**79**

**.**Comparison of displacement changes in the axial direction in proportion to periodic stimulation of tank susceptible to corrosion or model 3

In the following, the final result of objective frequency and frequency of the tank susceptible to corrosion are considered.

After the analyses by the software and drawing the graphs of mode deformations and stress changes on the wall of the tanks, and also the displacement in axial direction, some graphs are presented in order to consider and compare three designed models. In addition, in the above table, corresponding frequency to each model is compared with the tank which is susceptible to corrosion. It is notable that as it can be understood from the figures and analyses, graphs of model 3 which represents the proper tank containing added mass of 0.005m thickness has the lowest difference and model 1 has the highest difference in comparison with the graphs and frequencies of the tank susceptible to corrosion. In the other words, a mass with the same height of corrosion and 0.005m thickness in the place of corrosion can satisfy the corrosion conditions in the cylindrical steel tank under the bases forces and in order to model and analyze these tanks, we can use this alternative model.

### 14. Conclusion and Suggestions

**14.1. Conclusion**

After doing the analyses, considerations and comparison of results on the models, in this section we summarized and concluded this study. Additionally some suggestions are presented for further researches in the future.

The main aim of this study is to introduce an equivalent mass method to consider the corrosion phenomenon on the dynamic properties of the reservoirs. In this research, in the first step the finite element method was used to model two steel cylindrical tanks containing the specific fluid with the proportion of diameter to height equals to 0.4. In the first model, a cylindrical tank with specific dimensions was modeled as a proper tank. In the second model, that tank was exposed to some corrosion on the internal wall of the tank while the amount of the fluid was constant. In order to consider the corrosion and thickness reduction on the wall of the tank, in accordance with References ^{[17, 20]}, the height of the tank was divided into three zones. The value of thickness reduction on the wall in two zones of lower belt which had the most destructive effects was the average of 0.5 mm yearly. Also the thickness reduction in the lower part of the tank is negligible. According to the previous studies about the relation of age of the tank and the amount of corrosion during the utilization, the useful life of tanks was found to be usually between 20 to 40 years which in most of the cases, after 1.5 to 2.5 years, corrosion occurs. As a conclusion, according to the initial thickness of the tank, thickness reduction was exerted after 5 years of the reservoirs’ lives.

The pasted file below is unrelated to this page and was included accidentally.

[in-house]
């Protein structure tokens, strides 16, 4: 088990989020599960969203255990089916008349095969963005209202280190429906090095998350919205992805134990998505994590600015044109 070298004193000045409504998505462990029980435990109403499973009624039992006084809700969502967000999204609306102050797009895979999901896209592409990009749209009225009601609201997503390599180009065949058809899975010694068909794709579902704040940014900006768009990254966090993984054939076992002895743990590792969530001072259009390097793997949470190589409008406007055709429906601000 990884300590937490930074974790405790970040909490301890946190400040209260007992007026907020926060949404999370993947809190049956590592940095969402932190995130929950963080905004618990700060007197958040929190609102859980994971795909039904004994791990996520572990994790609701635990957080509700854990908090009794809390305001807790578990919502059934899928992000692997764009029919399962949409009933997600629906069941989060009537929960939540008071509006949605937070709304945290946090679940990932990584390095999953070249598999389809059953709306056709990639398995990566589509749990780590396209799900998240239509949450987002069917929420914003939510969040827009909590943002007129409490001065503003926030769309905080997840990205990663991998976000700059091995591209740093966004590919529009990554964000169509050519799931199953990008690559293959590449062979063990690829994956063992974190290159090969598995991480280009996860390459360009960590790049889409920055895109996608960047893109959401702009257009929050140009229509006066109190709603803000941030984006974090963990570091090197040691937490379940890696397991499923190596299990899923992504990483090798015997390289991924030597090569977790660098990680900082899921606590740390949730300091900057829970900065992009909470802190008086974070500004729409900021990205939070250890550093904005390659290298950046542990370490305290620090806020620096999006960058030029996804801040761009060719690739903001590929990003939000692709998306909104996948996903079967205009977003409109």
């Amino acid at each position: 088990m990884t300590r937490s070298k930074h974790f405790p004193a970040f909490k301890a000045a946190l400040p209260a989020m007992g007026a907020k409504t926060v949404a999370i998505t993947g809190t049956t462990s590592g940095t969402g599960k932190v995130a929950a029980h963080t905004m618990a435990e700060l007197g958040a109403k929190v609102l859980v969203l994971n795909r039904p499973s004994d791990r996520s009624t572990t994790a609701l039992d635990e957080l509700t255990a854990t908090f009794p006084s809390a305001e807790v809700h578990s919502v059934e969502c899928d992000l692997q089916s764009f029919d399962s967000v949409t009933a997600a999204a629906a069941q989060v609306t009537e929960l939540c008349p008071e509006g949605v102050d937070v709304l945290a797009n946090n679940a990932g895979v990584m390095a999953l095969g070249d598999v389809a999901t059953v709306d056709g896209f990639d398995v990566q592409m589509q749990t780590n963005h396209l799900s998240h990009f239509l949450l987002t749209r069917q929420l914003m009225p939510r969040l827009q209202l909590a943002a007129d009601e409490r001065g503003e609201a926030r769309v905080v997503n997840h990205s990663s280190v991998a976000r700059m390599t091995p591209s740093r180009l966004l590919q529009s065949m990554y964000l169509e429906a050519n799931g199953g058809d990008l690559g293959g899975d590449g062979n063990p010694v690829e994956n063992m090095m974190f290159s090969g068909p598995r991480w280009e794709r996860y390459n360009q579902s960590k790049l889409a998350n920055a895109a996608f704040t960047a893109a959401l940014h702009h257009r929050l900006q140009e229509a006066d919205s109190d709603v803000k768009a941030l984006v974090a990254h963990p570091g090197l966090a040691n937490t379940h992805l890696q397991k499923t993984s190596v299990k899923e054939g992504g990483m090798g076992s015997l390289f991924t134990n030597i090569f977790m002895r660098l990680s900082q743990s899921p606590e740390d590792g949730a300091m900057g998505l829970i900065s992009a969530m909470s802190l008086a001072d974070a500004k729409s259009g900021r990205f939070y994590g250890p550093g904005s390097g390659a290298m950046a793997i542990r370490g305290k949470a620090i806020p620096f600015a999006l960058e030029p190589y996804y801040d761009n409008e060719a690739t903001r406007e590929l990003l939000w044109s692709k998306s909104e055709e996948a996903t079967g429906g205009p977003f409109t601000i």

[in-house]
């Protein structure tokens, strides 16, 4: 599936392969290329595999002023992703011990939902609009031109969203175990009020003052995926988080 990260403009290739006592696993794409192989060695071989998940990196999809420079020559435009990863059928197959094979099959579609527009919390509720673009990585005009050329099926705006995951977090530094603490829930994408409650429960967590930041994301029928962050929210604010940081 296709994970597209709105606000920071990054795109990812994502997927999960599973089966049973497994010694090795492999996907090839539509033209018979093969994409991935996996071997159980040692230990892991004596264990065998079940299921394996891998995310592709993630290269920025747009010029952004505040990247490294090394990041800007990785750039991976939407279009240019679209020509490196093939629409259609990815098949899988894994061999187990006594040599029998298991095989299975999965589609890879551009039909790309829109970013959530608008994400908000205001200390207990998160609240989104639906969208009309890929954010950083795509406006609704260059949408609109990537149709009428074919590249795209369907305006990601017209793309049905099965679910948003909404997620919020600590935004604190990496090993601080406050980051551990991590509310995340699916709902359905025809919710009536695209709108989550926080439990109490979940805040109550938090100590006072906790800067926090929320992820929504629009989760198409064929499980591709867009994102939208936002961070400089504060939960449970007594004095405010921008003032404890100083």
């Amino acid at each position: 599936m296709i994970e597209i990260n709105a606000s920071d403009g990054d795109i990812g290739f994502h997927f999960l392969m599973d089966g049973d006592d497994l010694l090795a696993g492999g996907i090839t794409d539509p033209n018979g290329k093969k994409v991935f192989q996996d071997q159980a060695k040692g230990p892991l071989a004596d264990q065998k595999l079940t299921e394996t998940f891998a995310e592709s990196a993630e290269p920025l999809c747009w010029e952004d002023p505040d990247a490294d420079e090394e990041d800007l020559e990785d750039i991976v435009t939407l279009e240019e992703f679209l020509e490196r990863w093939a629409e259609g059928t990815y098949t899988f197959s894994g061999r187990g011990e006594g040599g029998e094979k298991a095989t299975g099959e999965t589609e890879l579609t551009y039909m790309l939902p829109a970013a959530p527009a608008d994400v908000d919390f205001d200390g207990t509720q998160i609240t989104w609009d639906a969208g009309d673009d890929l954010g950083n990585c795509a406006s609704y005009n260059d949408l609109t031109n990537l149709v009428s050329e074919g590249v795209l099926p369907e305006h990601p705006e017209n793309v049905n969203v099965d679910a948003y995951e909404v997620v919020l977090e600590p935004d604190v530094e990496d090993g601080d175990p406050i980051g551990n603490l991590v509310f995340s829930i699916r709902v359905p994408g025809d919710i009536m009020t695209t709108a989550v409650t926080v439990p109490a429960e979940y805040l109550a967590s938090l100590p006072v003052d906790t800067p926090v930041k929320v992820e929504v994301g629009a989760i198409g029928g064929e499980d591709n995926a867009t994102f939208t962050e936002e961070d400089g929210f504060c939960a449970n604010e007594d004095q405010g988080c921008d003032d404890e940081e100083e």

In order to consider the influences of corrosion in the geometry of model, finite element software (ANSYS) was used for modeling and analysis. Shell as a finite element model was used for the floor and roof elements. Also in order to model the fluid inside the tank, fluid element was used. Mentioned elements were used to model an experimental model ^{[15]} and finally appropriate results were obtained from it. It is remarkable that one of the most important steps in modeling is to apply the boundary conditions to the system.

Fluid elements in the common border can only move in the direction perpendicular to the wall of the tanks which means x and y axes. Therefore in the modeling procedure, the common nodes of fluid and structure were coupled to each other in the perpendicular direction to the walls of the tank. Based on the threatening danger of earthquake for most regions of our country, the design bases acceleration was assumed to be 0.3g. After doing the Modal analysis and gaining the natural frequencies of the tank, control of the Harmonic analysis was done by exerting a basic stimulating force on the model susceptible to corrosion. This analysis which is done usually after the Modal analysis, presents the natural frequencies of the system approximately. Then in order to apply the overall matrix of the system, the summation of damping matrix elements and Riley matrix were used. Results of these analyses are presented in the separate tables and figures. Finally by using the equivalent mass method, some models of the tank were modeled using the thicknesses of 0.0102m, 0.008m and 0.005m and after applying the boundary conditions and loading, their frequency was obtained by doing the transient analysis for three models. For the equivalent mass method, according to the obtained frequencies of the tank susceptible to corrosion, one model of the proper tank along with a layer of added mass from the same type of the tank, was added to the place of corrosion and was modeled. This adding the mass continued until the frequencies of the governing mode from this analysis equal to the frequencies of the tank susceptible to corrosion.

After running the analyses by the ANSYS software and considering it on the designed models, the following results are gained:

1. Occurrence of corrosion in the wall of the tank reduces the stiffness of the system which it causes to increase the formed modes in a limited range of frequencies.

2. The change in stress in the upper belt of the tank, with the proportion of height to diameter equals to 0.4 is almost constant, while the distribution of pressure in the middle belt had the highest changes with the passing time.

3. In the equivalent mass, the exerted mass has a scalar state and affects on the influence point of it while the modeling of thickness changes in one point is difficult and bothersome. This method is a simple way for modeling. Meanwhile the accuracy of computations in this method is truly high and also the amount of calculations has reduced.

4. As the thickness of the mass (added to the wall of the tank) reduces to some levels, the periodic time from analyses approaches the periodic time of the tank susceptible to corrosion and after that level, it increases.

5. As it can be seen from the figures, the place of confluence for the figures of corrosion tank and models 1,2 and 3 is in the lower area of the tank. As we move far from the bottom of the tank, this distance increases. It means the maximum changes in displacement of mode-shapes of the tanks in all three states, even by containing the added mass, is still in the upper area of the tank.

6. The results from the Modal analysis showed that the surface of the fluid, in its maximum displacement, however it has short distance from the roof, encounter to it and the roof of the tank was influence even when the distance was assumed to be a little more than the suggestion of the Code.

7. ANSYS software has various capabilities to analyze the structures and interaction of the fluid-structure. We should notice that this product can do the Modal analysis linearly and we should neglect any non-linear property in the definitions.